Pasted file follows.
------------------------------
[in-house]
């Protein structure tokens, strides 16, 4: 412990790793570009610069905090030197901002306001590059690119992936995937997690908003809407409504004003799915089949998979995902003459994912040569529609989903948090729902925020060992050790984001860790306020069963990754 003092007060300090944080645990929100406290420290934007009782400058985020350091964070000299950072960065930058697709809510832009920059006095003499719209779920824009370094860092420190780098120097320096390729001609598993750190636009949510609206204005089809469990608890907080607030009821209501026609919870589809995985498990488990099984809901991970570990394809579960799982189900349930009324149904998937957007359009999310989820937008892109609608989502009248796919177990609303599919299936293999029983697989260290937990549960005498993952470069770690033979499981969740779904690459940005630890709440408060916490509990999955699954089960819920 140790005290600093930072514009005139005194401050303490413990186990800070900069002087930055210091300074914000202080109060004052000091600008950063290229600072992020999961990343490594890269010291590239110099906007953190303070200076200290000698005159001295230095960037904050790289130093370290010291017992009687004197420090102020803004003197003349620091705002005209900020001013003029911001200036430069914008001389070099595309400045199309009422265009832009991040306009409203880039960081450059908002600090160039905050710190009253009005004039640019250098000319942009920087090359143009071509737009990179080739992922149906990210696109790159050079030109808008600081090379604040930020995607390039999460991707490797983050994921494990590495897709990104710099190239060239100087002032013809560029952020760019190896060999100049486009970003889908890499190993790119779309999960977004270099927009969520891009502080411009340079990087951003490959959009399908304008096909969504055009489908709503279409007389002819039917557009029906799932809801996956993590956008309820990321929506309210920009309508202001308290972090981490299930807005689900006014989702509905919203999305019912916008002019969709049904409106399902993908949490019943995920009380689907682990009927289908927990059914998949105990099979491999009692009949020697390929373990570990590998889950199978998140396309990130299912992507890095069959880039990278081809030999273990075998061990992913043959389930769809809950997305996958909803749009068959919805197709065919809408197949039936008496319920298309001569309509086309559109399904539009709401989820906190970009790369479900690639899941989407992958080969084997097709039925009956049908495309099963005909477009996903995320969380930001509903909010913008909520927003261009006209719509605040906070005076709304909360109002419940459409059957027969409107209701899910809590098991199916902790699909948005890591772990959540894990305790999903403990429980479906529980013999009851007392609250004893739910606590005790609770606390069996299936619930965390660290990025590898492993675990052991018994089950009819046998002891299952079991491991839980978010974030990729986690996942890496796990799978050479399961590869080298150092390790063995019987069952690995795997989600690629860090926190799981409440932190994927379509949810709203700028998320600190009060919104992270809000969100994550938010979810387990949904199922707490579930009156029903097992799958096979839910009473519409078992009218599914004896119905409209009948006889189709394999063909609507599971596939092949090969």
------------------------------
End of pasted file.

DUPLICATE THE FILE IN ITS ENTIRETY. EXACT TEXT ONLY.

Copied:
[in-house]
């Protein structure tokens, strides 16, 4: 412990790793570009610069905090030197901002306001590059690119992936995937997690908003809407409504004003799915089949998979995902003459994912040569529609989903948090729902925020060992050790984001860790306020069963990754 003092007060300090944080645990929100406290420290934007009782400058985020350091964070000299950072960065930058697709809510832009920059006095003499719209779920824009370094860092420190780098120097320096390729001609598993750190636009949510609206204005089809469990608890907080607030009821209501026609919870589809995985498990488990099984809901991970570990394809579960799982189900349930009324149904998937957007359009999310989820937008892109609608989502009248796919177990609303599919299936293999029983697989260290937990549960005498993952470069770690033979499981969740779904690459940005630890709440408060916490509990999955699954089960819920 140790005290600093930072514009005139005194401050303490413990186990800070900069002087930055210091300074914000202080109060004052000091600008950063290229600072992020999961990343490594890269010291590239110099906007953190303070200076200290000698005159001295230095960037904050790289130093370290010291017992009687004197420090102020803004003197003349620091705002005209900020001013003029911001200036430069914008001389070099595309400045199309009422265009832009991040306009409203880039960081450059908002600090160039905050710190009253009005004039640019250098000319942009920087090359143009071509737009990179080739992922149906990210696109790159050079030109808008600081090379604040930020995607390039999460991707490797983050994921494990590495897709990104710099190239060239100087002032013809560029952020760019190896060999100049486009970003889908890499190993790119779309999960977004270099927009969520891009502080411009340079990087951003490959959009399908304008096909969504055009489908709503279409007389002819039917557009029906799932809801996956993590956008309820990321929506309210920009309508202001308290972090981490299930807005689900006014989702509905919203999305019912916008002019969709049904409106399902993908949490019943995920009380689907682990009927289908927990059914998949105990099979491999009692009949020697390929373990570990590998889950199978998140396309990130299912992507890095069959880039990278081809030999273990075998061990992913043959389930769809809950997305996958909803749009068959919805197709065919809408197949039936008496319920298309001569309509086309559109399904539009709401989820906190970009790369479900690639899941989407992958080969084997097709039925009956049908495309099963005909477009996903995320969380930001509903909010913008909520927003261009006209719509605040906070005076709304909360109002419940459409059957027969409107209701899910809590098991199916902790699909948005890591772990959540894990305790999903403990429980479906529980013999009851007392609250004893739910606590005790609770606390069996299936619930965390660290990025590898492993675990052991018994089950009819046998002891299952079991491991839980978010974030990729986690996942890496796990799978050479399961590869080298150092390790063995019987069952690995795997989600690629860090926190799981409440932190994927379509949810709203700028998320600190009060919104992270809000969100994550938010979810387990949904199922707490579930009156029903097992799958096979839910009473519409078992009218599914004896119905409209009948006889189709394999063909609507599971596939092949090969």